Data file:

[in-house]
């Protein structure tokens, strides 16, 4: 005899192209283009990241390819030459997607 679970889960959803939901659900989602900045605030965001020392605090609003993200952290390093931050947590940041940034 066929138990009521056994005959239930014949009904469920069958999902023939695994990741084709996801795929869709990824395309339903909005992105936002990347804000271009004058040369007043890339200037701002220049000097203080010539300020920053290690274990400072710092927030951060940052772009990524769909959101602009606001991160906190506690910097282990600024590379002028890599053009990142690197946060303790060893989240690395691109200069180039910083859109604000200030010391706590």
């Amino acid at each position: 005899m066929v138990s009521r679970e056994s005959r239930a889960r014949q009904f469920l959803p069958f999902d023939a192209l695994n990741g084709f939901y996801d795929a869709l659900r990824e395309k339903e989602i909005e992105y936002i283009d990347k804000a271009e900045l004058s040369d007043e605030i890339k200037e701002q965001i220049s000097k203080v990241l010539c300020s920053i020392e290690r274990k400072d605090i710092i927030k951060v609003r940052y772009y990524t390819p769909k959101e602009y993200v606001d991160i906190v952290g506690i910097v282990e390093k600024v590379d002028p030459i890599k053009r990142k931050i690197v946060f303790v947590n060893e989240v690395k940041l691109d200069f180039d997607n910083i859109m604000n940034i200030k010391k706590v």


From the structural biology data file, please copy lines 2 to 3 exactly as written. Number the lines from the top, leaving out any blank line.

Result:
């Protein structure tokens, strides 16, 4: 005899192209283009990241390819030459997607 679970889960959803939901659900989602900045605030965001020392605090609003993200952290390093931050947590940041940034 066929138990009521056994005959239930014949009904469920069958999902023939695994990741084709996801795929869709990824395309339903909005992105936002990347804000271009004058040369007043890339200037701002220049000097203080010539300020920053290690274990400072710092927030951060940052772009990524769909959101602009606001991160906190506690910097282990600024590379002028890599053009990142690197946060303790060893989240690395691109200069180039910083859109604000200030010391706590």
């Amino acid at each position: 005899m066929v138990s009521r679970e056994s005959r239930a889960r014949q009904f469920l959803p069958f999902d023939a192209l695994n990741g084709f939901y996801d795929a869709l659900r990824e395309k339903e989602i909005e992105y936002i283009d990347k804000a271009e900045l004058s040369d007043e605030i890339k200037e701002q965001i220049s000097k203080v990241l010539c300020s920053i020392e290690r274990k400072d605090i710092i927030k951060v609003r940052y772009y990524t390819p769909k959101e602009y993200v606001d991160i906190v952290g506690i910097v282990e390093k600024v590379d002028p030459i890599k053009r990142k931050i690197v946060f303790v947590n060893e989240v690395k940041l691109d200069f180039d997607n910083i859109m604000n940034i200030k010391k706590v």